The other five ques­tions are also no big deal: genre, plot, specifics of nar­ra­tion, main char­ac­ters, atti­tude toward the work. That’s if the work is fic­tion.

If the text is sci­en­tific, you won’t be asked about the date, long num­bers, com­pli­cated terms, or names. If they do, they will ask in gen­eral, “What part of the world did Colum­bus dis­cover in 1492?” The usual fudg­ing of results, and the client believes he has mem­orized the main points of the book. So much for “mem­ory improve­ment” in a speed read­ing course.

Then we real­ize that we don’t feel the ben­e­fits of speed read­ing. What’s the use of flip­ping through pages quickly if you only catch the gen­eral mean­ing? You still don’t remem­ber the exact infor­ma­tion and sequence of informa­tion.

The Mag­i­cal Num­ber Seven, Plus or Minus Two. It is often inter­preted to argue that the num­ber of objects an aver­age human can hold in short-term mem­ory is 7 ± 2. This has occa­sion­ally been referred to as Miller’s law

I’d rather slowly but com­pletely mem­orize the right book. I will “build it into my head” and use the knowledge. For me, it makes no sense to waste pre­cious time of life on social net­work­ing chal­lenges to “flip through 100 books in a month.” Ask those who par­tic­i­pate what they remem­ber after­ward.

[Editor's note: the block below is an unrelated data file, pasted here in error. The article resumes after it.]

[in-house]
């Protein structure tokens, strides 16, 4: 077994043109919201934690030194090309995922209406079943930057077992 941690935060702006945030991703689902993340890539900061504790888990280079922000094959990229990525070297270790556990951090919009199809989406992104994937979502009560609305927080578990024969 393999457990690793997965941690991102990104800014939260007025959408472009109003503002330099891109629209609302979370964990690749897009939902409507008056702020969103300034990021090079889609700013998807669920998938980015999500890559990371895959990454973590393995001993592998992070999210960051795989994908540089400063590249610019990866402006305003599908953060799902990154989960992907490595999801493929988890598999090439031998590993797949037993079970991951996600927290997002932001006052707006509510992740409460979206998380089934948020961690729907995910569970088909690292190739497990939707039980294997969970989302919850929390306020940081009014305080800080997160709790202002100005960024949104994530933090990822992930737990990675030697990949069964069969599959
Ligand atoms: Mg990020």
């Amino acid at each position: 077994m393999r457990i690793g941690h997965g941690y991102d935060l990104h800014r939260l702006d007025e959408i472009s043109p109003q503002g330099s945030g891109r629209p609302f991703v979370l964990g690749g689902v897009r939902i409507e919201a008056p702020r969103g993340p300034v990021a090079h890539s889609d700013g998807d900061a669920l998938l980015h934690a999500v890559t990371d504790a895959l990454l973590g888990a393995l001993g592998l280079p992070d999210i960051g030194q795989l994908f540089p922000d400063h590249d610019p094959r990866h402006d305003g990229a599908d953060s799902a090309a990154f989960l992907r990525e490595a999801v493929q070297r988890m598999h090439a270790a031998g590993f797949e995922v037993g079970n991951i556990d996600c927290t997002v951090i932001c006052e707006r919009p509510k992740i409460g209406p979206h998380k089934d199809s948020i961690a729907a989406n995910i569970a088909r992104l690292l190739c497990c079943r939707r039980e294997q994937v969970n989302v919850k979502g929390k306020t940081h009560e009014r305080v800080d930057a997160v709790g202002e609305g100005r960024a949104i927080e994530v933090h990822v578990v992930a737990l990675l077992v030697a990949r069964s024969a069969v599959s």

Marshall McLuhan disappointed in speed reading
In a week McLuhan could look through thirty-five books. But then he con­fessed that speed read­ing solves only one prim­i­tive task

In this sense, the exam­ple of Marshall McLuhan is illus­tra­tive. He is one of the most famous and influ­en­tial intel­lec­tu­als of the twen­ti­eth cen­tury. McLuhan’s work is the cor­ner­s­tone of the study of media the­ory. We have all heard of his con­cepts: “the Guten­berg era,” the “global vil­lage,” and “the medium is the mes­sage.”

Among other things, McLuhan was known as a pro­po­nent of speed read­ing. In 1967, he became inter­ested in the idea of speed read­ing and took Eve­lyn Wood’s Read­ing Dynam­ics course. And his son Eric became an instruc­tor in Eve­lyn Wood’s pro­gram.

From time to time he amazed his col­leagues with claims that he could read 1,500 words a minute. One of his speed read­ing tricks was to read only the right-hand page. He claimed it was a reli­able tech­nique since most books are full of “redun­dan­cies.”

And yet, in his biog­ra­phy we read this:

“In a more can­did frame of mind, he later con­fessed to a friend that, although he took speed read­ing seri­ously when he first attempted it, in the end he found it use­ful mainly for read­ing junk mail.”

Speed reading without comprehension

My point of view coin­cides with that of edu­ca­tion­al­ists:

“If stu­dents ask whether they should pay to take a speed read­ing course, say no. Speed read­ing courses have not been shown to increase the effi­ciency of read­ing com­pre­hen­sion or an indi­vid­ual’s raud­ing (read­ing and aud­ing—B. R.) rate. <...> Speed read­ing train­ing is really skim­ming train­ing in dis­guise, and tripling your appar­ent rate is likely to cut down your accu­racy of com­pre­hen­sion to about one third. The super readers you hear about are super skim­mers, and they fail to pass care­fully con­structed com­pre­hen­sion tests.”